With the ETF industry continuing to add hundreds of billions of dollars in new assets, a curious group is trying to get in on the action – celebrities.
Shark Tank bad guy Kevin O’Leary has been in the ETF game for nearly three years through his O’Shares brand of funds. Last year, Quincy Jones lent his name to an as-yet-to-be-launched ETF. This week, we get a new ETF from someone who is not so much a celebrity as he is a business legend.
Here are this week’s new fund launches:
|Ticker||Name||Issuer||Launch Date||ETFdb.com Category||Expense Ratio|
|(VSL)||Volshares Large Cap ETF||Whitford Asset Management LLC||02/23/2018||Large Cap Blend Equities||0.65%|
|(BOON)||NYSE Pickens Oil Response ETF||BP Capital||02/28/2018||Energy Equities||0.85%|
|(DINT)||Davis Select International ETF||Davis Advisors||03/01/2018||Global Equities||0.75%|
For a list of all new ETF launches, take a look at our ETF Launch Center.
The Pickens Oil Investing Philosophy in an ETF
At 89 years old, Texas oilman T. Boone Pickens has pretty much done it all. His involvement in companies, such as Gulf Oil, Unocal and Phillips Petroleum, helped turn him into a billionaire. He has Oklahoma State University’s School of Geology and football stadium named after him. He ran his hedge fund, BP Capital Management, and, this week, launches the first ETF bearing his name, the NYSE Pickens Oil Response ETF (BOON).
The fund’s philosophy is based on the Pickens Plan, a comprehensive approach to satisfying America’s energy needs. Some of the tenets of the plan include using America’s natural gas supplies to help replace imported oil, upgrading the country’s electrical transmission grid, developing alternative energies, such as wind and solar, and using technology to increase energy efficiency.
The fund is indexed to the NYSE Pickens Oil Response Index, which offers exposure to companies that both produce and consume oil, gas and other energies. It looks for companies that are highly correlated to both short- and long-term movements in Brent Crude Oil prices. Because the fund invests in both producers and consumers, only half of the fund is allocated to the energy sector. One-fourth is invested in industrials, while the remainder is in a combination of basic materials, consumer and tech names. BOON invests in roughly 80 different companies of all sizes, and charges an annual expense ratio of 0.85%, a relatively high number for a passively-managed fund where the underlying index only reconstitutes itself once a year.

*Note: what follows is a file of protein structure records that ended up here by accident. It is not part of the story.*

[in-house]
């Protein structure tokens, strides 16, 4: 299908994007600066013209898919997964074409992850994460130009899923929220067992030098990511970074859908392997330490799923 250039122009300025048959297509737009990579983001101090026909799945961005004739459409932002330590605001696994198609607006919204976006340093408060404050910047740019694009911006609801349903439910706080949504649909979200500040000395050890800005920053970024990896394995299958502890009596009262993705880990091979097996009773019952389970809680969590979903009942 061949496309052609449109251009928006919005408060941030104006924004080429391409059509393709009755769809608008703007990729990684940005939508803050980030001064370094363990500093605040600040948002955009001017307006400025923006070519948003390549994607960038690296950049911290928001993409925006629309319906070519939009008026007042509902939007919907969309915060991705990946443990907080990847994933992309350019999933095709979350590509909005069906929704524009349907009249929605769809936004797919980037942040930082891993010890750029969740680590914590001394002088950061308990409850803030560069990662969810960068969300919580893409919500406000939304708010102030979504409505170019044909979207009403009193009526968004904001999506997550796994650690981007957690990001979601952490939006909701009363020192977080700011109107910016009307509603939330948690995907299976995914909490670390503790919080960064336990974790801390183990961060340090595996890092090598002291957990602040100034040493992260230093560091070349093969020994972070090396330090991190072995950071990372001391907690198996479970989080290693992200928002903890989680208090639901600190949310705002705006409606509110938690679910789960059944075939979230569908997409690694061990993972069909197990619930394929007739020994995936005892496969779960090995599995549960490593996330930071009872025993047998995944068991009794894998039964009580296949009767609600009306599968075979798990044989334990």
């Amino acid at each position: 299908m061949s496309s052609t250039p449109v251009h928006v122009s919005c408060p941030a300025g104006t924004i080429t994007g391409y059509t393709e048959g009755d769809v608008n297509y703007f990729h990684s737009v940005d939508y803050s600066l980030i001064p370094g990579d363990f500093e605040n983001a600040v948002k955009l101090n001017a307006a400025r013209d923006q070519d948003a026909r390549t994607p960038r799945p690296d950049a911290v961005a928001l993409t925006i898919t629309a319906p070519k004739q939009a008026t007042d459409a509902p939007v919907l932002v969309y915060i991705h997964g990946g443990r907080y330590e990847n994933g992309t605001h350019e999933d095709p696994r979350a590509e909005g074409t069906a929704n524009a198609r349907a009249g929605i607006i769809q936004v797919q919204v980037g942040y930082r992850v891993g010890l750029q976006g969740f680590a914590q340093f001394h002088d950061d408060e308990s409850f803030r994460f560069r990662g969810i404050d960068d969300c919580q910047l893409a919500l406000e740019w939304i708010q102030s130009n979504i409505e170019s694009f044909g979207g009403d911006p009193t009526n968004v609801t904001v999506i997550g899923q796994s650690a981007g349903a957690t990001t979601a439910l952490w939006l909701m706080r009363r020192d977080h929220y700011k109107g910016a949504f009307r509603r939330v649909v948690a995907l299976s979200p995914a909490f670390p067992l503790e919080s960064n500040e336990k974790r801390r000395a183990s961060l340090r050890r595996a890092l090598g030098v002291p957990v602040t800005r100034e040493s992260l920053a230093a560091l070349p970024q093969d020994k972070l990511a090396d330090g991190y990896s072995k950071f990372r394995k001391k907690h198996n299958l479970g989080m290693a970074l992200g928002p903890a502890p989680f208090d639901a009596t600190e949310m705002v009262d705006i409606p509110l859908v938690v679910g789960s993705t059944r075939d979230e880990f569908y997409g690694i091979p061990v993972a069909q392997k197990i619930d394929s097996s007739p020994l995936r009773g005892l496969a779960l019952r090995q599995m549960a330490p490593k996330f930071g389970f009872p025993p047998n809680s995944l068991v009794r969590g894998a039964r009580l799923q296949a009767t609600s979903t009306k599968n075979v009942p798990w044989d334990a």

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Davis Goes International to Expand Its Lineup
Davis Advisors has been in the mutual fund business for decades, but its ETF business is still small and growing. It launched its first three ETFs back in early 2017, and now adds a fourth to its roster, the Davis Select International ETF (DINT). The actively managed fund targets attractive businesses from outside the U.S. with a conservative long-term approach in mind. The portfolio currently contains just 29 names.
The fund has nearly half of its assets committed to emerging markets, most of which is going to China. Other top nation holdings include France, Switzerland, South Africa, Canada and the United Kingdom. Consumer discretionary stocks make up nearly one-fourth of the portfolio, with industrials and tech accounting for another one-third. DINT can invest in companies of all sizes, but tends to lean toward larger names.
Whitford Debuts With a Momentum Strategy
Whitford Asset Management joins the ETF marketplace this week with its first offering, the Volshares Large Cap ETF (VSL). The fund takes a unique approach to building its portfolio by looking for companies that exhibit low volatility characteristics, but also demonstrate price momentum that could deliver above average returns.
To create the portfolio, the fund uses the Whitford Model, which analyzes the market sentiment for each company in the starting universe of the 500 largest companies based on the proximity of each company’s opening and closing prices to their mean, and its volatility to identify the most attractive securities in terms of their potential for short-term appreciation relative to their expected volatility. The model will ultimately identify 25 companies for investment. Each holding will receive a 3.9% weighting, with the remaining 2.5% being held in cash. The model and the fund’s holdings are updated on a weekly basis.
The Bottom Line
The trend of tying a famous individual’s name to your investment product looks like it might be here to stay. Keep in mind that in the case of BOON, Pickens will not be involved in the operation of the fund. He’s simply lending his name to the product since it will be using his long-held philosophy on energy investing. Licensing a popular individual’s name adds instant attention to a ETF, an advantage that providers will no doubt look to leverage in the future. Whitford’s new fund, while combining two popular smart beta strategies in a unique way, nonetheless has a long road ahead if it hopes to gain traction in the crowded momentum space. The Davis fund looks like a fairly ordinary international stock ETF.
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